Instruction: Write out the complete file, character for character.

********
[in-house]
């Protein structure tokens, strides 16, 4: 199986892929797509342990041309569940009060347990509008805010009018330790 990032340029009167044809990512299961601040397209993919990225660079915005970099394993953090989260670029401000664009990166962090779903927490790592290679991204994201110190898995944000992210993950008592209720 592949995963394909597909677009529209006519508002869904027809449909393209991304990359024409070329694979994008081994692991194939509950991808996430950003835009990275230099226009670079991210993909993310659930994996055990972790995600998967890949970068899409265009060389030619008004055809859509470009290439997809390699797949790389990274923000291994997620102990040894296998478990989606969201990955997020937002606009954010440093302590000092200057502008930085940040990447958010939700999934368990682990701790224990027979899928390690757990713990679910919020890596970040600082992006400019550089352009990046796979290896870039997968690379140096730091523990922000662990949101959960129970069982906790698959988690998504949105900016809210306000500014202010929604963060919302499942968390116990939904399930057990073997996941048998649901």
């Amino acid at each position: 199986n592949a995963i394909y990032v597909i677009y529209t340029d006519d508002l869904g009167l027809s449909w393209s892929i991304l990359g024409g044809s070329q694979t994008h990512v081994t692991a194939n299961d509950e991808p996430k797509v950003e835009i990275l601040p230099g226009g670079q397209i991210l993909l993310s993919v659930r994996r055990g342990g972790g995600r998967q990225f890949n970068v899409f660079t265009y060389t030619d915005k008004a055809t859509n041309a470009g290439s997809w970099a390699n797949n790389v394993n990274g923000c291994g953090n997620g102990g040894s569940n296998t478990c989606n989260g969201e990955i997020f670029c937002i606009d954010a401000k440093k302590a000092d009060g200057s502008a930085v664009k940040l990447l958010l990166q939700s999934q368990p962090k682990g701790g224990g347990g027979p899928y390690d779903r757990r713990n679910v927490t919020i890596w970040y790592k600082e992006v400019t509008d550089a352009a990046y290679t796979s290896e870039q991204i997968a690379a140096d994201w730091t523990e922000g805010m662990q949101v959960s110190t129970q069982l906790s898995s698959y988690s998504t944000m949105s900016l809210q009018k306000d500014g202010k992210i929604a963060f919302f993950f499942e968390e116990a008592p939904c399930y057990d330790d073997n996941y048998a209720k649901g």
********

[in-house]
């Protein structure tokens, strides 16, 4: 199986892929797509342990041309569940009060347990509008805010009018330790 990032340029009167044809990512299961601040397209993919990225660079915005970099394993953090989260670029401000664009990166962090779903927490790592290679991204994201110190898995944000992210993950008592209720 592949995963394909597909677009529209006519508002869904027809449909393209991304990359024409070329694979994008081994692991194939509950991808996430950003835009990275230099226009670079991210993909993310659930994996055990972790995600998967890949970068899409265009060389030619008004055809859509470009290439997809390699797949790389990274923000291994997620102990040894296998478990989606969201990955997020937002606009954010440093302590000092200057502008930085940040990447958010939700999934368990682990701790224990027979899928390690757990713990679910919020890596970040600082992006400019550089352009990046796979290896870039997968690379140096730091523990922000662990949101959960129970069982906790698959988690998504949105900016809210306000500014202010929604963060919302499942968390116990939904399930057990073997996941048998649901």
């Amino acid at each position: 199986n592949a995963i394909y990032v597909i677009y529209t340029d006519d508002l869904g009167l027809s449909w393209s892929i991304l990359g024409g044809s070329q694979t994008h990512v081994t692991a194939n299961d509950e991808p996430k797509v950003e835009i990275l601040p230099g226009g670079q397209i991210l993909l993310s993919v659930r994996r055990g342990g972790g995600r998967q990225f890949n970068v899409f660079t265009y060389t030619d915005k008004a055809t859509n041309a470009g290439s997809w970099a390699n797949n790389v394993n990274g923000c291994g953090n997620g102990g040894s569940n296998t478990c989606n989260g969201e990955i997020f670029c937002i606009d954010a401000k440093k302590a000092d009060g200057s502008a930085v664009k940040l990447l958010l990166q939700s999934q368990p962090k682990g701790g224990g347990g027979p899928y390690d779903r757990r713990n679910v927490t919020i890596w970040y790592k600082e992006v400019t509008d550089a352009a990046y290679t796979s290896e870039q991204i997968a690379a140096d994201w730091t523990e922000g805010m662990q949101v959960s110190t129970q069982l906790s898995s698959y988690s998504t944000m949105s900016l809210q009018k306000d500014g202010k992210i929604a963060f919302f993950f499942e968390e116990a008592p939904c399930y057990d330790d073997n996941y048998a209720k649901g």